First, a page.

China has stoked many of Asia’s maritime sovereignty disputes by reclaiming land to build artificial islands and, in some cases, adding military infrastructure to those islands. To rub in the message that it has the more power than anyone else in the widely disputed, 3.5 million-square-kilometer South China Sea, the Beijing government glibly sails coast guard ships around the exclusive ocean economic zones of Brunei, Malaysia, the Philippines and Vietnam. Off its east coast, China routinely passes boats through a tract of sea disputed with, and controlled by Japan.

But let’s linger on another country for a second – Vietnam.

A fisherman and his son try to fix the roof of their boat on Thuan Phuoc port in prior to the next fishing trip on August 30, 2016 in Danang, Vietnam. (AFP/Getty image)

The country with a 3,444 kilometer-long coastline shows every sign of being Asia’s second most expansion-minded maritime power after China.

Here’s the evidence:

  • Last year the American Center for Strategic & International Studies said Vietnam had landfilled more South China Sea islets than China itself, though China’s method was probably more destructive. It holds 21 tiny islets in the Spratly archipelago, more than any of its regional rivals.
  • This year Vietnam renewed a deal with the overseas subsidiary of state-owned Indian oil firm ONGC to explore for fossil fuels under the ocean floor. Beijing will likely bristle at this move because it too claims waters off the Vietnamese east coast as part of its position that 95% of the whole sea is Chinese, but Vietnam has not backed down. In any case, India is Vietnam’s new best friend — to wit its call in July to step up a year-old partnership.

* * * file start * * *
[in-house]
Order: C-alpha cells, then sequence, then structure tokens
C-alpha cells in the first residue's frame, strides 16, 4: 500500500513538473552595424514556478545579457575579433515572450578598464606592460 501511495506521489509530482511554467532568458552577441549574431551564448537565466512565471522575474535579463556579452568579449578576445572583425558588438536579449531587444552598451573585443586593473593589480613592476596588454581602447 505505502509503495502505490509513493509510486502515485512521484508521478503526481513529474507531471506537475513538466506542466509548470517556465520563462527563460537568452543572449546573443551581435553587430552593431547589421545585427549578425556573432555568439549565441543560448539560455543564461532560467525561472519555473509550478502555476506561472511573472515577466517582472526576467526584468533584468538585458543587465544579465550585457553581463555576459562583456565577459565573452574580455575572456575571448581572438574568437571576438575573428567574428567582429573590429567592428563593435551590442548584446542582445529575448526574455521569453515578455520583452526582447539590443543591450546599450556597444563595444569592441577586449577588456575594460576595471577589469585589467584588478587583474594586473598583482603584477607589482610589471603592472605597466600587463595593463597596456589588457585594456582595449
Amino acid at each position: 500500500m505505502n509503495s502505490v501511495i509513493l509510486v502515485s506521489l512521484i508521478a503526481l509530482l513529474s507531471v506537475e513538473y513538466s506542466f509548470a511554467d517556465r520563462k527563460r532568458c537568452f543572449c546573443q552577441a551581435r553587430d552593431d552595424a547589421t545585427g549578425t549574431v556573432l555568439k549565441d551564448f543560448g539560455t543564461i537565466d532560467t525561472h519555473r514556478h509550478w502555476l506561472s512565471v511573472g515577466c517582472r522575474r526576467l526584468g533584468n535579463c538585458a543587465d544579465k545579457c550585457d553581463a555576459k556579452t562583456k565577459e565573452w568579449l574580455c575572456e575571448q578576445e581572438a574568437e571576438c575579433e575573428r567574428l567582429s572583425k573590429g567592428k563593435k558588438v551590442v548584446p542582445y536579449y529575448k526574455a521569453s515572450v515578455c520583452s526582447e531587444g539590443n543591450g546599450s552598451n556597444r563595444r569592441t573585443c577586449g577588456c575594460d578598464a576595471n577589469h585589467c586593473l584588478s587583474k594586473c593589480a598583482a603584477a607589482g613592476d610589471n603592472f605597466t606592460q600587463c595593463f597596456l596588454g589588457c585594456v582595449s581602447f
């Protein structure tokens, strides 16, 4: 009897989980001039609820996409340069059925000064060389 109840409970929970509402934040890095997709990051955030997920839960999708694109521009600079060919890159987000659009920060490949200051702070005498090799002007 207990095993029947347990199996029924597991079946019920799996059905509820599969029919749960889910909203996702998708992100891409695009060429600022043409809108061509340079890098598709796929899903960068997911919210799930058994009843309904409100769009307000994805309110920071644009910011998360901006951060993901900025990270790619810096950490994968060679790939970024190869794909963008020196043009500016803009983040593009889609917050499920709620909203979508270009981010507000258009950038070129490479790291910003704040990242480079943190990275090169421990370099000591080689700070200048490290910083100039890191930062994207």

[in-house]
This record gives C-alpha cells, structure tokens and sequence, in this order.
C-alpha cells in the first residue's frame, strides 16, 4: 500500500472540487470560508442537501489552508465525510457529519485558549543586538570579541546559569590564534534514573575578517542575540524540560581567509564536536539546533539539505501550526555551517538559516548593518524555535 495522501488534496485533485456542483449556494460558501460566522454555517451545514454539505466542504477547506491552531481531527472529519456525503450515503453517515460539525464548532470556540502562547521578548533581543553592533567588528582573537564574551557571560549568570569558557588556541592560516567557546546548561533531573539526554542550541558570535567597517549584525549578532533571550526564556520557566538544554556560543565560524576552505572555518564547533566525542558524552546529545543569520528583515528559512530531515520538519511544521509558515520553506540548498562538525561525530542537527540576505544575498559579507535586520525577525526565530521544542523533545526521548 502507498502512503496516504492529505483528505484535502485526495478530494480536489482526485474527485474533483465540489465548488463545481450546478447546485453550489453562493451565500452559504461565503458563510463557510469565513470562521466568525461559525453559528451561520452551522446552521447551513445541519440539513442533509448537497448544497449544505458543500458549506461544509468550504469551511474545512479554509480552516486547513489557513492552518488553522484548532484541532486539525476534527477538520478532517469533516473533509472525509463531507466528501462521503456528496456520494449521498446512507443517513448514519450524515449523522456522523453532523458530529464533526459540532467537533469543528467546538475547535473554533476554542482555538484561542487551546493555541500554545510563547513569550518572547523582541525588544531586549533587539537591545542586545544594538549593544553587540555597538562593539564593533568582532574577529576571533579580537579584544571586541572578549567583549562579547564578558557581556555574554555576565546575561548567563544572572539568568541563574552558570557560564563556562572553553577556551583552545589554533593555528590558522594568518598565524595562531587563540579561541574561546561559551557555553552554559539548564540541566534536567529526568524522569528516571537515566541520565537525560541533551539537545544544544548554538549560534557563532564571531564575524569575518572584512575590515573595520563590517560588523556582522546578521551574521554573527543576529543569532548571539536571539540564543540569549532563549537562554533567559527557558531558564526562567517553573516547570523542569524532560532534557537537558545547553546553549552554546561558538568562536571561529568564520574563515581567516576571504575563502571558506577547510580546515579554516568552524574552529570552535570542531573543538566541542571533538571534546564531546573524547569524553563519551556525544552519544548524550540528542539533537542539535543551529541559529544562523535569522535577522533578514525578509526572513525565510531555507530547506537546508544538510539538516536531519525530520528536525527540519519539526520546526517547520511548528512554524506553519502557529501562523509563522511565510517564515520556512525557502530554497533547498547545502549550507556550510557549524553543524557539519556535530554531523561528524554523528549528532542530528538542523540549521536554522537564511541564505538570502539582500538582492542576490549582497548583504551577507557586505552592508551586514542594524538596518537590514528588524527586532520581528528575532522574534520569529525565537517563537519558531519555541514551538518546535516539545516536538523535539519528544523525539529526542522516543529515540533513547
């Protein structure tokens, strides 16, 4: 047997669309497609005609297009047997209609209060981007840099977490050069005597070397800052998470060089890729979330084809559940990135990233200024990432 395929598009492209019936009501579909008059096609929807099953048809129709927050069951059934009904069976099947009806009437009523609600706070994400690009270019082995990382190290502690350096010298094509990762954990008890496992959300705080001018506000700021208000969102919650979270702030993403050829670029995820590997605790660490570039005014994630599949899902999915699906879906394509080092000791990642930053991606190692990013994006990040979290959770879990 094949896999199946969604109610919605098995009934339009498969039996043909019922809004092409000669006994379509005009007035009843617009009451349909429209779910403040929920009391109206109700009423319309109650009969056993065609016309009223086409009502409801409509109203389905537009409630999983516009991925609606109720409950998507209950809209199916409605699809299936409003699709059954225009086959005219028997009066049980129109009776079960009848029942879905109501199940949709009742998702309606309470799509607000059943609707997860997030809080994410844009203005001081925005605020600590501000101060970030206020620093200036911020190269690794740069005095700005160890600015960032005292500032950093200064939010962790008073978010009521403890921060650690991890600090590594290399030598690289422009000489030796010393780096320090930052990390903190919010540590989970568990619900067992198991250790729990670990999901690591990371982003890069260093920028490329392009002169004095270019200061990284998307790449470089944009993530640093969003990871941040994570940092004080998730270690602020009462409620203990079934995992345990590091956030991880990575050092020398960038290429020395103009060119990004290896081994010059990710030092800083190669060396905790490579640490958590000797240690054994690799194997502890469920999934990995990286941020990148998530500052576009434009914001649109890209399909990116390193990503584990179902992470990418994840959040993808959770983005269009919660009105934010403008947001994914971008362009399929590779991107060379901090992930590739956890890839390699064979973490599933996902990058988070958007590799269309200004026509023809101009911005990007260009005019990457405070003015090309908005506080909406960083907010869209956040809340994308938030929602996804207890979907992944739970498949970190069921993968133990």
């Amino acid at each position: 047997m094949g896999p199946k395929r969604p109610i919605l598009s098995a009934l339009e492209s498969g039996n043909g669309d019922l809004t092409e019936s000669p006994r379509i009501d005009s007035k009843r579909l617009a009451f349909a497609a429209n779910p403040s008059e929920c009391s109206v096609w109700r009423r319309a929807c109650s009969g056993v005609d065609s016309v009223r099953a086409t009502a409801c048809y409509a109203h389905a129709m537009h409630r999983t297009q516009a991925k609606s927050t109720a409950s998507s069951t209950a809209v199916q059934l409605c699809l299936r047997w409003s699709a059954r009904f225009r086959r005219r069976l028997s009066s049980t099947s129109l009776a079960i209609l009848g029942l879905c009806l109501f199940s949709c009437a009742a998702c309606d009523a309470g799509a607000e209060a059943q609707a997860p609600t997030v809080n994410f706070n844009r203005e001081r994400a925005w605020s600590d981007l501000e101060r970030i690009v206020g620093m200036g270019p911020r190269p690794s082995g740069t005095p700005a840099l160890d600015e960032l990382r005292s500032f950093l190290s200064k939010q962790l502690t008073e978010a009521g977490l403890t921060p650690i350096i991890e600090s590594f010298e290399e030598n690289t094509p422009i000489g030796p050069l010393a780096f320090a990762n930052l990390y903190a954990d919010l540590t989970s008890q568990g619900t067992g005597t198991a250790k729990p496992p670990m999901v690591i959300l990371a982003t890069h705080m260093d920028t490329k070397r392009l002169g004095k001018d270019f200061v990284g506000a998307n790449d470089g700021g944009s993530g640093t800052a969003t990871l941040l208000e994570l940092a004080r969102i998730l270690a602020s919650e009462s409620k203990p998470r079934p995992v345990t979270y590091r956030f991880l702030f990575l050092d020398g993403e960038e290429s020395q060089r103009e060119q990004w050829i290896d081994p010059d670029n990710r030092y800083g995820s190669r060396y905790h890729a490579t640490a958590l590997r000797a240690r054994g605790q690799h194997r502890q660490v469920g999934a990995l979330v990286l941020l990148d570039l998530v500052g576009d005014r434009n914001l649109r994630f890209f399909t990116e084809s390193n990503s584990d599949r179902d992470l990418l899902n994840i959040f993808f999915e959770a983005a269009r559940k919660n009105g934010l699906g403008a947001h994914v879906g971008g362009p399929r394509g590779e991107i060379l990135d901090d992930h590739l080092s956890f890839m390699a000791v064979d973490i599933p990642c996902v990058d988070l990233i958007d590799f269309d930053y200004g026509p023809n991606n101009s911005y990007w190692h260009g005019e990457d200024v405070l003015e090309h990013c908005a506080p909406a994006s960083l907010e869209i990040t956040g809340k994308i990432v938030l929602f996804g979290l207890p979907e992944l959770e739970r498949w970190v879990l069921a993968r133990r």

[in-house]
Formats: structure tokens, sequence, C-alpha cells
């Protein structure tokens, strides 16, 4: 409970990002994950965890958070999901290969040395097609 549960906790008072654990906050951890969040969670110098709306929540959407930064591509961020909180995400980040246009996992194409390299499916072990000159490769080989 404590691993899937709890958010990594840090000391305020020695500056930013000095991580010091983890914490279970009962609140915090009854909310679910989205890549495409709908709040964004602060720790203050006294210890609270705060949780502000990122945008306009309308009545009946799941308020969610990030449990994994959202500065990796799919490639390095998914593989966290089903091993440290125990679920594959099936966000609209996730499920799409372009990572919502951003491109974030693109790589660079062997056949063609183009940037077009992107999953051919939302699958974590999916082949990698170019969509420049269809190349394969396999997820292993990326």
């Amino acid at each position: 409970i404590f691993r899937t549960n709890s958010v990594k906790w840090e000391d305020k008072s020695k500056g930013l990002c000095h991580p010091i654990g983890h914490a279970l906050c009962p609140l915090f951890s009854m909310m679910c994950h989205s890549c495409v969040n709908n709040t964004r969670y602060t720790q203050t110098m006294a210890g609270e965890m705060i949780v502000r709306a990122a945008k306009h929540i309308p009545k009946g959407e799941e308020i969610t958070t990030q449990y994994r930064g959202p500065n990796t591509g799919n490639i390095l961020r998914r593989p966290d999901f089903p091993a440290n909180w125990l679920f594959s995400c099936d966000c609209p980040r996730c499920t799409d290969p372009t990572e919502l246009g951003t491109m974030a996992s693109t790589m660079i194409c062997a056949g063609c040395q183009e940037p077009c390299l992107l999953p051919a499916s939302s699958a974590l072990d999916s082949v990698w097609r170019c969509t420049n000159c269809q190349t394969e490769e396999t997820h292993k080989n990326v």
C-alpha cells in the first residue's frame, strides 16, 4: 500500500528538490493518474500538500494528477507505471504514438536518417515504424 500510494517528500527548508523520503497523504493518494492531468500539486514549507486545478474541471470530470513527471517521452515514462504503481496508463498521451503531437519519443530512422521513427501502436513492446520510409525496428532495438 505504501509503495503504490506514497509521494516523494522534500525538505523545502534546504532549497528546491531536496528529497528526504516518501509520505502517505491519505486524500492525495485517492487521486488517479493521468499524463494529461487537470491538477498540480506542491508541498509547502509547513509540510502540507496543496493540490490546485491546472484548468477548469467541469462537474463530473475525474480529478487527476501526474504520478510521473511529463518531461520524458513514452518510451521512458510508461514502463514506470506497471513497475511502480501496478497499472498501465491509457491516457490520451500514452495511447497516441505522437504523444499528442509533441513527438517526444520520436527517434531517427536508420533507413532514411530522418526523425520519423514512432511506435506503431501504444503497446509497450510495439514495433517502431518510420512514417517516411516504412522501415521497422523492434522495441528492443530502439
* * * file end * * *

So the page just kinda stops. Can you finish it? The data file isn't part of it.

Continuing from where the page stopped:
• Vietnamese fishing boats, a large share of the 1.72 million that trawl the South China Sea, have been sent off by other coastal states and as far off as Indonesia and Thailand, scholars who follow the maritime dispute say. Two Vietnamese fishermen turned up dead 34 kilometers from the Philippines last month in what’s believed to be an incident involving an official vessel from Manila. Fish were 10% of Vietnam’s export revenues as of a decade ago, the University of British Columbia says in this study. “Fish stocks in Vietnam have been depleted, so they have to venture further away to continue their business,” says Le Hong Hiep, a fellow at the ISEAS Yusof Ishak Institute in Singapore. “As they venture further away it’s easier for them to get into other countries’ waters and they commit illegal fishing.”
  • Vietnam protests when Taiwan makes its presence felt on Taiping Island. Although Taiping is the largest feature in the South China Sea’s Spratly archipelago, Taiwan has little clout in the bigger sovereignty dispute and has even used its Taiping facilities to help Vietnamese fishermen in distress. But the Vietnamese foreign ministry formally protested at least once in 2016 and again in March this year when Taiwan had a live-fire military drill. “They said Taiwan’s activities violated its sovereignty,” said Huang Kwei-bo, vice dean of the College of International Affairs at National Chengchi University in Taipei. “Whenever Taiwan makes a move, Vietnam always protests. It’s been like that all along. Vietnam is pretty assertive.”